Massive meat recall hits local shelves

Major grocery stores in Cranbrook, Kimberley subjected to biggest beef recall in B.C. history

The Canada-wide recall of beef products hit Cranbrook store shelves on Friday, Sept. 28, and included all major grocery stores in the city.

A full list of the recalled products due to a possible E. coli contamination is available on the Canadian Food Inspection Agency website, www.inspection.gc.ca. Locally the recall effects Giant Tiger, Overwaitea Foods, Real Canadian Superstore, Safeway, Save-On-Foods and Walmart. All of the product best-by dates are listed on the CFIA website.

There have been 10 confirmed cases of E. coli after the consumption of tainted meat in Alberta, and four are under investigation. None have been reported in B.C. The list of products was expanded to 1,500 items as of Tuesday afternoon.

Calls to Cranbrook’s Superstore, Safeway and Save-On-Foods locations were referred to each company’s head offices.

John Graham, director of public affairs for Safeway Canada Ltd., said the products were swiftly removed from the shelves, and all remaining products are from distributors not involved with the current CFIA investigation.

“We’ve got a pretty sophisticated system in place to ensure recalled products are removed from our shelves,” he said. “Everything that’s presently on our shelves is safe.”

Julija Hunter of Loblaw Companies Ltd, parent company of the Real Canadian Superstore, said they initiated their rapid response protocol when they first received word of the recalls.

“Our stores have removed from sale all potentially implicated products from XL Foods Canada … with production dates of August 24, 27, 28, 29 and September 5,” Hunter said. “At this point, there has been a very small impact in stores and we anticipate that there will be minimal or no impact on our ability to provide our customers with beef products.”

Safeway and Loblaws are encouraging customers to check out the CFIA website for a complete listing of the products being recalled. Both companies welcome customers to speak with a manager at their locations across Canada to return products should they be listed in the recall.

“If customers have concerns with the products purchased in our store, they can return any used or unused product to the store where it was purchased where we will gladly provide a refund,” Hunter said.

Overwaitea Food Group, the parent company for both Overwaitea and Save-On-Foods, sent an email to its customers on Sept. 28 advising them of the recall.

“Though we do not buy ground beef from XL Foods and have not for quite some time, our third party beef supplier does procure certain beef products from XL Foods that are now affected by the CFIA’s expanded recall,” the letter reads, later offering a refund to customers for any of the products listed in the recall.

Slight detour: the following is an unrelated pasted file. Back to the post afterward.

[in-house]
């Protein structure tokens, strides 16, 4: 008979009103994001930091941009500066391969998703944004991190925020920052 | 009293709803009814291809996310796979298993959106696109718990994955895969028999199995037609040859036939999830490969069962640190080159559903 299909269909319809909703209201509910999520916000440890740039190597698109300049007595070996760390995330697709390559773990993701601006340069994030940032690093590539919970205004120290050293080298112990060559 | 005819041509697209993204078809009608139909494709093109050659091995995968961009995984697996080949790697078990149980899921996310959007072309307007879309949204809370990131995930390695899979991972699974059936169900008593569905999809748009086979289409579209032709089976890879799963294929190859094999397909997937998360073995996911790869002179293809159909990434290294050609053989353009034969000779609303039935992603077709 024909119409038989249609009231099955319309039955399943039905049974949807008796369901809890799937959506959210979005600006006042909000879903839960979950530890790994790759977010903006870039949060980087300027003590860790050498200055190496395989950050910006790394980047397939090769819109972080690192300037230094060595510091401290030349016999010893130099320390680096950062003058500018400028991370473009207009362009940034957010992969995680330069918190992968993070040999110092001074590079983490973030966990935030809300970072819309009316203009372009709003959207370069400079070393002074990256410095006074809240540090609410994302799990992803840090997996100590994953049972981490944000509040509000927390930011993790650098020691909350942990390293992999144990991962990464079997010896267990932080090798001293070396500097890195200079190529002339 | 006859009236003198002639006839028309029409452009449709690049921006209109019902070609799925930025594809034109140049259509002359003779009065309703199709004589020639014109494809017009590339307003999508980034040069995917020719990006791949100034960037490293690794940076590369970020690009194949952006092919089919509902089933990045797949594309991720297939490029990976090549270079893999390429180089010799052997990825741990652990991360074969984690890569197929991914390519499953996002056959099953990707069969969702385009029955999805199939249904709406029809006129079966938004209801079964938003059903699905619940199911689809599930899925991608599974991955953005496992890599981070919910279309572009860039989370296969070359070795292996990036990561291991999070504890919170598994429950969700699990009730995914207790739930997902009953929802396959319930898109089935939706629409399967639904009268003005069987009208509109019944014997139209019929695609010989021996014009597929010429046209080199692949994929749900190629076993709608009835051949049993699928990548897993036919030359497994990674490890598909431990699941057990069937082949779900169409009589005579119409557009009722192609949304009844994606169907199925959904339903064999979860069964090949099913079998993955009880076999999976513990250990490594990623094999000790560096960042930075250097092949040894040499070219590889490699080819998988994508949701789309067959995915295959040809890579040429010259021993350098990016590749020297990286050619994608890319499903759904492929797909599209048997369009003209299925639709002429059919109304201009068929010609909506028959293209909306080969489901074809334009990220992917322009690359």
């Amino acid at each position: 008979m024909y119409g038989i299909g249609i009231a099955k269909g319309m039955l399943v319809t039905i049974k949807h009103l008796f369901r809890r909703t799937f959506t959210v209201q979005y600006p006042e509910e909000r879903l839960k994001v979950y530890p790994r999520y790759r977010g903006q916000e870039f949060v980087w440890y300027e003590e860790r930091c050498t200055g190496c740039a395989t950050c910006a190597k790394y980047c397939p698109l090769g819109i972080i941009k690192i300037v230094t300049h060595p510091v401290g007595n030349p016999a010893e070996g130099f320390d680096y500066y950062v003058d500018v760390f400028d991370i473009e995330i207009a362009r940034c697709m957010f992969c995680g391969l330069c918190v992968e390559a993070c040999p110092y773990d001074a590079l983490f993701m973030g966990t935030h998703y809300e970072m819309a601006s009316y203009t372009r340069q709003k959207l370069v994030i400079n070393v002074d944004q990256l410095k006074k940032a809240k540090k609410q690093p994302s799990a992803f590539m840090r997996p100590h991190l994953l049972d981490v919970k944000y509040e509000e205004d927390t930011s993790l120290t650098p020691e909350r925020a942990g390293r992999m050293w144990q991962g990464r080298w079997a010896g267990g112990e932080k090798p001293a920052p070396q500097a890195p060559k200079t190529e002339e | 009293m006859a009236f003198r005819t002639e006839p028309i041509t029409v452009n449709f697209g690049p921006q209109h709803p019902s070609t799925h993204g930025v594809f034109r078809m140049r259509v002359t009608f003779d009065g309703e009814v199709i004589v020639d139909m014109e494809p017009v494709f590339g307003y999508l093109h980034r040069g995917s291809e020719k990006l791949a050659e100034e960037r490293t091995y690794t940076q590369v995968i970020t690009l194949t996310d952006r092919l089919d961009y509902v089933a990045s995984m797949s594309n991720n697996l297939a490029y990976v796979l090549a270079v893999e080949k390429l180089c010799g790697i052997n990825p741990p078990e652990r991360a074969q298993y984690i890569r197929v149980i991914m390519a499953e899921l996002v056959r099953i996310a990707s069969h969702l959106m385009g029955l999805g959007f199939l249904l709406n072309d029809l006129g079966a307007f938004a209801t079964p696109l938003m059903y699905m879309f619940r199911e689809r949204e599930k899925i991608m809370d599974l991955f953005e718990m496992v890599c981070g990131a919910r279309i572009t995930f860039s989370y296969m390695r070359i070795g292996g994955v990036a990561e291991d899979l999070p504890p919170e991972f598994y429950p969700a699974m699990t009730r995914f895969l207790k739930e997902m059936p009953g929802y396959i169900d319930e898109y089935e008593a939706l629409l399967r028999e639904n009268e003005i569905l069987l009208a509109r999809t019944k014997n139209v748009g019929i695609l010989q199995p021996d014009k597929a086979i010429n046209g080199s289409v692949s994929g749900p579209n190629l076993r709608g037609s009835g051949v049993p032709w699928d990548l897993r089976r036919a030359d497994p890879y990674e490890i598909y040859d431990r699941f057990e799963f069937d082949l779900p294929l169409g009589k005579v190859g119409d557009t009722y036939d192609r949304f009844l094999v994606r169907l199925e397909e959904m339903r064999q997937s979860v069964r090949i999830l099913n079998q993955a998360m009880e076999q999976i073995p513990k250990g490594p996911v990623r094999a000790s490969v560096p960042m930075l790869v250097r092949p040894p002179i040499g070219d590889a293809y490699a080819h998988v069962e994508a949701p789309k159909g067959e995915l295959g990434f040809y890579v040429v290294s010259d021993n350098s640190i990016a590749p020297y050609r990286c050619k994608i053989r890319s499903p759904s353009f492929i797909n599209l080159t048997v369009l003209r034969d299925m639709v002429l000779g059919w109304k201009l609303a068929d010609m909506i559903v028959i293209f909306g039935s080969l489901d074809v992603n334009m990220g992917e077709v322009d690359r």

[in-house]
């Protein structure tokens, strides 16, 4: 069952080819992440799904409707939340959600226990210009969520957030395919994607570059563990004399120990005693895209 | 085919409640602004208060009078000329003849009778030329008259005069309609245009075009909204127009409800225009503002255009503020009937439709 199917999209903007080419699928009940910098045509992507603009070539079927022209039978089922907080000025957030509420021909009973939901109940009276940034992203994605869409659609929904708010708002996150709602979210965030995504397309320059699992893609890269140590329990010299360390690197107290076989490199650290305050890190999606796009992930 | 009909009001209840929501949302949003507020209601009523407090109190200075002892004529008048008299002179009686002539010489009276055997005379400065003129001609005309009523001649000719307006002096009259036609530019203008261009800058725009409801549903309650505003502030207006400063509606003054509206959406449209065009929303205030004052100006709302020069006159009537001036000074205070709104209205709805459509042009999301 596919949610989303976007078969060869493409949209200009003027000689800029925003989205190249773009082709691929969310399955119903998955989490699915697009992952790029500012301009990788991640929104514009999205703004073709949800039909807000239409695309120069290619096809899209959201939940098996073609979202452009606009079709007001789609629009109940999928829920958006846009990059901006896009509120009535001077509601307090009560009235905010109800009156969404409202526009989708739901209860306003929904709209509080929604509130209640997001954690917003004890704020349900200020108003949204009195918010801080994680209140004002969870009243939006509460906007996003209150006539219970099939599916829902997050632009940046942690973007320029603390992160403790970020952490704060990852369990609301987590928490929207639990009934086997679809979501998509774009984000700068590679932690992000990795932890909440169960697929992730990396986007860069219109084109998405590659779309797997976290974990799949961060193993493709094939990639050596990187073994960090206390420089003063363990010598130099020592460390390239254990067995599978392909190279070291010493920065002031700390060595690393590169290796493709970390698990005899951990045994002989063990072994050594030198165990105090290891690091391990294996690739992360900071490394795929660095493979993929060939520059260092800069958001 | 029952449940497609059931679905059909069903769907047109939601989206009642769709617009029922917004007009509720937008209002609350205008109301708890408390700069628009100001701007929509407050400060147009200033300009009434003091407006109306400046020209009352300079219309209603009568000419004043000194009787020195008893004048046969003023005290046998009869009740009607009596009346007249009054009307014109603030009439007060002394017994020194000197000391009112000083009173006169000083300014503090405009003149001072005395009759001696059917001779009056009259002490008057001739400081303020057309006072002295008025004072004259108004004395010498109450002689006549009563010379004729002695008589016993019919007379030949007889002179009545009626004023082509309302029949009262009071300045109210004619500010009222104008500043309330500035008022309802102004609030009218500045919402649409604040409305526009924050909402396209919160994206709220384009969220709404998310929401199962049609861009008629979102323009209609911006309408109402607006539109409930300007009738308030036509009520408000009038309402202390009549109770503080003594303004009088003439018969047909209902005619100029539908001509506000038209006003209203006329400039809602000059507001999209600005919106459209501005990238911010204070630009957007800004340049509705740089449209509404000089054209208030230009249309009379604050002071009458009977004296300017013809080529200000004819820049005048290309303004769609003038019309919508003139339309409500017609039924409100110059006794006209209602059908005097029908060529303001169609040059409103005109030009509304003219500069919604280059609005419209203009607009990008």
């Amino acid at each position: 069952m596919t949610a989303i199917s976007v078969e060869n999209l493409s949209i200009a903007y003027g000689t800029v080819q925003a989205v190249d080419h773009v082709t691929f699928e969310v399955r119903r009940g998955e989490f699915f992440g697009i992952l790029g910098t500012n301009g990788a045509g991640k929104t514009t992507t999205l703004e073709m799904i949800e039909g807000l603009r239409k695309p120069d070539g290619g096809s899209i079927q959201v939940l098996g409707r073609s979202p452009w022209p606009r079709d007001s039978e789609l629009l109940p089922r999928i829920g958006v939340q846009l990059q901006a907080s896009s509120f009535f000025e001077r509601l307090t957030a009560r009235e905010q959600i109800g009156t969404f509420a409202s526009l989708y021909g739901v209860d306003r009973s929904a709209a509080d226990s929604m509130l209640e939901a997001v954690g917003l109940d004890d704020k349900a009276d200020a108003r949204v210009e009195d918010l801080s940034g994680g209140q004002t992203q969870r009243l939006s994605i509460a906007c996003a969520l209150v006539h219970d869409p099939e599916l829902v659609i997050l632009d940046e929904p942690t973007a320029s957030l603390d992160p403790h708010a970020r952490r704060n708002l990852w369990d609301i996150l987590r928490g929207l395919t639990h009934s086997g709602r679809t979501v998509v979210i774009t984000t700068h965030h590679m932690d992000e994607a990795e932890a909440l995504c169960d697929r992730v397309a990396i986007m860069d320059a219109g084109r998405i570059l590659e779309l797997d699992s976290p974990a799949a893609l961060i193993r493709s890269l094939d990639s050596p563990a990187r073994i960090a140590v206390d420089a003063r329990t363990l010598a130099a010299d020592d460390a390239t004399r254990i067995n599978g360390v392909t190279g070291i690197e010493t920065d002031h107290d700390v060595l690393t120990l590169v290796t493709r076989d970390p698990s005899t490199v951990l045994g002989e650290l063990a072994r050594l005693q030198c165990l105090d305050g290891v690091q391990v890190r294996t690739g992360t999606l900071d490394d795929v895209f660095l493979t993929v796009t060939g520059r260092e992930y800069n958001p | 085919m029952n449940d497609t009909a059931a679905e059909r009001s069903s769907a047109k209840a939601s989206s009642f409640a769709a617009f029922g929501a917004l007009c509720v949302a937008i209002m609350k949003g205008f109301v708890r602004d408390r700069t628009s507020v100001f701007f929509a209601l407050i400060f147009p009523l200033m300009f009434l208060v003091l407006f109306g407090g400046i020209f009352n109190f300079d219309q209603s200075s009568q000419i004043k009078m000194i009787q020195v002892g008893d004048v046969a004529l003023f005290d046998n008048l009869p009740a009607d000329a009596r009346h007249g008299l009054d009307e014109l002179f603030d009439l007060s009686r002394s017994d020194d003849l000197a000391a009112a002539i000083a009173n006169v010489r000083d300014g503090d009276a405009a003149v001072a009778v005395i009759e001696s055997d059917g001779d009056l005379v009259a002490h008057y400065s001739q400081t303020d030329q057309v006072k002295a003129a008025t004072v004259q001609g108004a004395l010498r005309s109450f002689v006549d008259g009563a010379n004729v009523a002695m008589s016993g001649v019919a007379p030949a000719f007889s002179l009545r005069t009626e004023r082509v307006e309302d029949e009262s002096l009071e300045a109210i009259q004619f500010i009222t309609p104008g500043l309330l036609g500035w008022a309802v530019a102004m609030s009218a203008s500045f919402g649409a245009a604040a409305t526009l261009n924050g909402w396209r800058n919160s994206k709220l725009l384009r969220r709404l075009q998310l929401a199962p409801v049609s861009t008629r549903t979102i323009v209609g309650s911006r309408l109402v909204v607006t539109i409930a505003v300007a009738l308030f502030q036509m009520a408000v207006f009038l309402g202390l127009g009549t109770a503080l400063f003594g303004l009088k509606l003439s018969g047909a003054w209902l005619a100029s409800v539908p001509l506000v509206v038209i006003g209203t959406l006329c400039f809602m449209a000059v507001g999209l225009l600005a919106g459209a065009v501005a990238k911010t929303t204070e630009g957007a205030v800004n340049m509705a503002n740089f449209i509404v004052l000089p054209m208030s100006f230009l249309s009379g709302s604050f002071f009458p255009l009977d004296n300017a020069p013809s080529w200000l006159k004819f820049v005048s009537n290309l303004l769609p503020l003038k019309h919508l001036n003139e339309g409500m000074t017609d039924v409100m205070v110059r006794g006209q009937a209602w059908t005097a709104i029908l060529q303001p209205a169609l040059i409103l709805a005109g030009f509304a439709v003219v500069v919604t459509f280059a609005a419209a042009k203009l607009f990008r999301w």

Graham said he has not seen a recall this large in recent memory.

“It’s an enormous recall,” he said.

XL Foods is one of the largest beef processing plants in Canada and is based out of Brooks, Alta. Its license was suspended by the CFIA on Sept. 27.

Contaminated meat was originally discovered in a shipment at the U.S. border in Sweetgrass, Mont., on Aug. 30. That beef tested positive for E. coli three days later and the American inspectors for the Food Safety and Inspection Service reported it to their Canadian counterparts. Beef at a processing facility being inspected by CFIA in Calgary tested positive on Sept. 4.

MP for Kootenay-Columbia David Wilks told the Townsman the CFIA stepped to action that day.

“Canadian food agency officials started containing contaminated products on September 4, 2012,” he said via email from Ottawa. “As soon as Canadian food agencies learned of the contaminated products they put in measures to ensure that Canadians were protected from risk.”

The agency attended XL Foods for a review of procedures on Sept. 12, as American authorities reported two more shipments of contaminated meat reaching their border the same day. Beef imports from XL Foods were banned in the U.S. as of that day.

Wilks said the investigation is ongoing.

“The Canadian Food Agency are ensuring that Canadians are well informed by all forms of media,” he said. “They have expanded their recall which includes stores in Kootenay-Columbia, this is done to ensure safe food is on our food counters.”

Graham said Safeway is currently looking at ways to keep beef on the shelves as the recall continues, and there is no timeline for when XL Foods will be back in operation.

“Our department is fully stocked,” he said. “We are looking at options to supplement our stock.”

The recall initially began with ground beef products and was expanded on Sept. 28 to include whole muscle cuts like steaks and roasts. It was again expanded on Tuesday afternoon as two more cases of E. coli infection were confirmed. The Saskatchewan Ministry of Health is investigating whether 13 E. coli infections in September were due to the XL Foods contamination.

The issue dominated Question Period in the House of Commons on Monday and Tuesday. Agriculture Minister Gerry Ritz came under fire from NDP and Liberal opposition members for not announcing the recall for two weeks. NDP leader Thomas Mulcair criticized the government for cuts to the CFIA across the country.

Wilks said over 700 food inspectors have been hired since 2006, including 170 meat inspectors.

“By doing this, Canadians have one of the best food inspection agencies in the world,” he said.